“The Personal Recollections of Joan of Arc” was written by Mark Twain under the pseudonym “Sieur Louis de CoBook report: Joan of Arc, by Mark Twain ~~~
“The Personal Recollections of Joan of Arc” was written by Mark Twain under the pseudonym “Sieur Louis de Conte”, his fictionalized version of Joan’s page and secretary. Twain describes Joan as a selfless young girl, loyal and faithful, noble and true, forgiving and gracious, wise beyond her years and strong in battle, devoted to God and her country. He concludes his essay by stating, “She is easily and by far the most extraordinary person that the human race has ever produced.”
Joan grew up in the French village of Domremy. Even at a young age, she was known for her persuasive nature, selflessness, and care for the disadvantaged. Completely loyal, Joan was a fiery French patriot, believing in the Dauphin’s right to the throne. She was also devoted in her faith, and at a young age, Joan began to receive visions (she called them her “Voices”). One day with her friends, Joan prophesied that the Dauphin would ascend his throne via an act of God. Through her visions, Joan was commanded to leave her hometown, lead the French army to lift the siege of Orleans, and crown the Dauphin as king at Rheims.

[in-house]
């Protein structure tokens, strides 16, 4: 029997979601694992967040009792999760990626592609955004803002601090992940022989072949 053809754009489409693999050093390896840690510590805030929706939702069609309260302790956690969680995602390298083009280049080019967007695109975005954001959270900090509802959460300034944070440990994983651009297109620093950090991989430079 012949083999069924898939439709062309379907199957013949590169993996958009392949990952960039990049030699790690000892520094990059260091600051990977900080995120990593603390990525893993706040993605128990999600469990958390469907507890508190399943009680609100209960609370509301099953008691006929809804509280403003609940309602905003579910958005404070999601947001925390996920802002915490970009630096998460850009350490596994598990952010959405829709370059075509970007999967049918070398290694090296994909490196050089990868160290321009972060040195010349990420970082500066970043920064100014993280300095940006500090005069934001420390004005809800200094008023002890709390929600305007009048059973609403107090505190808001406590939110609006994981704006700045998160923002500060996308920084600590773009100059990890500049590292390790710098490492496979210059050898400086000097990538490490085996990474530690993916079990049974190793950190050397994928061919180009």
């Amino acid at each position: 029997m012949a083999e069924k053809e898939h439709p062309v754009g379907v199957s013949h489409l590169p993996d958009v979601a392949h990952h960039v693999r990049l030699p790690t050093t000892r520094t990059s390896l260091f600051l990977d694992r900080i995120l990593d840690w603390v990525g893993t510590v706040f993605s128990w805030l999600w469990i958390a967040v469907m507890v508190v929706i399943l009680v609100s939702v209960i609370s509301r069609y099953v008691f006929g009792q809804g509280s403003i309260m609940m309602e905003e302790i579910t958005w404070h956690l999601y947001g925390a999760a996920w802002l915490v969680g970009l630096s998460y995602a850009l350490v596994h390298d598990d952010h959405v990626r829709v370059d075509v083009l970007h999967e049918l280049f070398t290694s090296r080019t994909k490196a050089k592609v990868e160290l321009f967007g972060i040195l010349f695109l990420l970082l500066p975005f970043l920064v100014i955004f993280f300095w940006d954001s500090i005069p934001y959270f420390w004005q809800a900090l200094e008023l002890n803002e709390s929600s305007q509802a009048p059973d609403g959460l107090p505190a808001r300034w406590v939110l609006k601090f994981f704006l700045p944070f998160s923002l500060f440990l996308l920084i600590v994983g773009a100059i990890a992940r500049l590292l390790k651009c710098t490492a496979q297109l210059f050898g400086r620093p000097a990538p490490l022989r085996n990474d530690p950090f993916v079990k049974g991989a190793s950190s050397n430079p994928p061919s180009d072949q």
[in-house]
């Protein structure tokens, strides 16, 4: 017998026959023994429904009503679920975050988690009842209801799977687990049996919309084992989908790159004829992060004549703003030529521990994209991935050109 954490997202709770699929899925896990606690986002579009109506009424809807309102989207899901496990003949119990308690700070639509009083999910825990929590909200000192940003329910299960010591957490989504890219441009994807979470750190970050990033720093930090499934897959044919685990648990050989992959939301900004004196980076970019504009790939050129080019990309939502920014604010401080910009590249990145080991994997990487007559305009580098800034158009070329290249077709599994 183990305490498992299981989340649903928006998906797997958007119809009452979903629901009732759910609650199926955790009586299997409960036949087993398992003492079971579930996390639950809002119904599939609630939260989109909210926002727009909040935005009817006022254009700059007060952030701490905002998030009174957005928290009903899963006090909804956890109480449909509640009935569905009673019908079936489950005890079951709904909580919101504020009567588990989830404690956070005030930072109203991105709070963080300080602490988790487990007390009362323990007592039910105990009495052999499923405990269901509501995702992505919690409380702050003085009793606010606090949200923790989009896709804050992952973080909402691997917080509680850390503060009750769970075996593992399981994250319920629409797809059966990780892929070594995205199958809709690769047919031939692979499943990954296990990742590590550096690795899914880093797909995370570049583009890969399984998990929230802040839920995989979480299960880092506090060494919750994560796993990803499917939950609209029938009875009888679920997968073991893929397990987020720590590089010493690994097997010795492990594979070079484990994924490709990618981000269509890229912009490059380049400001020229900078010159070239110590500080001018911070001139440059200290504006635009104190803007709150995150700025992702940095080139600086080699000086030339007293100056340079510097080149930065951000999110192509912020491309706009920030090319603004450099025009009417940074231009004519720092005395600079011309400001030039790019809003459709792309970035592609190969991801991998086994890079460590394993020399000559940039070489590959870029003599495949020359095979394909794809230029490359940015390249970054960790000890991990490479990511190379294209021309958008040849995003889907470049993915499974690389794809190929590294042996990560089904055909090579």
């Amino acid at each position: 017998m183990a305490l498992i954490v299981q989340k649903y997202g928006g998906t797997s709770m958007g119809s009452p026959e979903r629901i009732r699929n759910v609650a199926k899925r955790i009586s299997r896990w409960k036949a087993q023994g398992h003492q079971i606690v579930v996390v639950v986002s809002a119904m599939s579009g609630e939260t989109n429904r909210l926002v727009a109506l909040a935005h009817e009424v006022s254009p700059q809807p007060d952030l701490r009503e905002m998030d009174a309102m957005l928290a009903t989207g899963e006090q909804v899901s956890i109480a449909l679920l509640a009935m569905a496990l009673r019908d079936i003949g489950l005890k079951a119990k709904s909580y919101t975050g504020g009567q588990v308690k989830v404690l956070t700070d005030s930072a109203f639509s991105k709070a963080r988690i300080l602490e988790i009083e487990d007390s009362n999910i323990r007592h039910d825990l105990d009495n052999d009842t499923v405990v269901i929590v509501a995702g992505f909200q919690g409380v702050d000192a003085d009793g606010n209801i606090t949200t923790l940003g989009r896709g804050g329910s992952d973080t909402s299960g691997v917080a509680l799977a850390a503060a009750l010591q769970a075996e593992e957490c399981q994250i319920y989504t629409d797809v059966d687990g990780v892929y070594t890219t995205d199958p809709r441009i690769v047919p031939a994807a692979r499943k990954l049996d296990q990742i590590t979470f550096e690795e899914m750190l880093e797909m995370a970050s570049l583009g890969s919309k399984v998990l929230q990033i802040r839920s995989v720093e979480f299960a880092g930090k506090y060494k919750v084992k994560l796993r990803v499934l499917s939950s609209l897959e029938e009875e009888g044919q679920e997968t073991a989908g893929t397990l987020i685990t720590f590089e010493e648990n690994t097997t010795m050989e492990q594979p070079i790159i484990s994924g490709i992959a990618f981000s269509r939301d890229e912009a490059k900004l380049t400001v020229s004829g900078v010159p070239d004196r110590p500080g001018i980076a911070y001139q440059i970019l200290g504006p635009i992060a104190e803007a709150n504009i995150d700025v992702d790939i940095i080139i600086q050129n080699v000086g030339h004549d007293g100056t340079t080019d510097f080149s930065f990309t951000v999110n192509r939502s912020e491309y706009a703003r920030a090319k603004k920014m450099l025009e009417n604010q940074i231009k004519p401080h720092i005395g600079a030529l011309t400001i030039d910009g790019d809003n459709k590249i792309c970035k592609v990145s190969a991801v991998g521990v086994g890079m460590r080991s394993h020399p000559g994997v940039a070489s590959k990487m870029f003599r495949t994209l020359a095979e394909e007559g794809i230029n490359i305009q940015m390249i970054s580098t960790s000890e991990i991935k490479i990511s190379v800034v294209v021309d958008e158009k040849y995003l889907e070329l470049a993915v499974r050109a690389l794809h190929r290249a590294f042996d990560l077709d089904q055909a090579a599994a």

In 1428, Joan left her village, and went to visit the governor, to petition his help in reaching the Dauphin. She was tested for possession, theological correctness, and righteous living by multiple experts and panels of experts. In each test, Joan was not only proven to have impeccable rectitude, she also won over many of her interrogators to support her cause. On February 14th, Joan approached the governor to tell him of a battle loss that had just occurred. Disappointed, she said that if he had allowed her to go seek the Dauphin, the French army would not have lost that day’s battle. The governor was shocked, as reports from a day’s battle would not reach his town for at least a week. He promised her that if what she said was confirmed, he would furnish her with men, and allow her to go to the Dauphin. Joan was satisfied, and prepared for a departure at 11pm on the 23rd. At 10pm on the 23rd, the governor visited her residence, and gave her authority to visit the Dauphin.
Joan reached the Dauphin safely, but was again tested many times, by many different courts of religious authority. Twain compares the situation to a person being giving a cat to solve their rat infestation, however, rather than inquiring as to the cat’s rat-catching skills, the person inquires as to whether it is a righteous, upstanding cat. Finally, the courts concluded that Joan was sent from God, and that she was correct in her mission and actions. Joan was made general and commander-in-chief of France’s armies, and headed out to lift the siege of Orleans. The people of France arose to support their young deliverer, but Joan faced resistance and deception from the Dauphin’s councils and advisors. With the aid of some loyal officials, and her natural wisdom, perception, and commitment to her cause, Joan’s agenda won out in the end.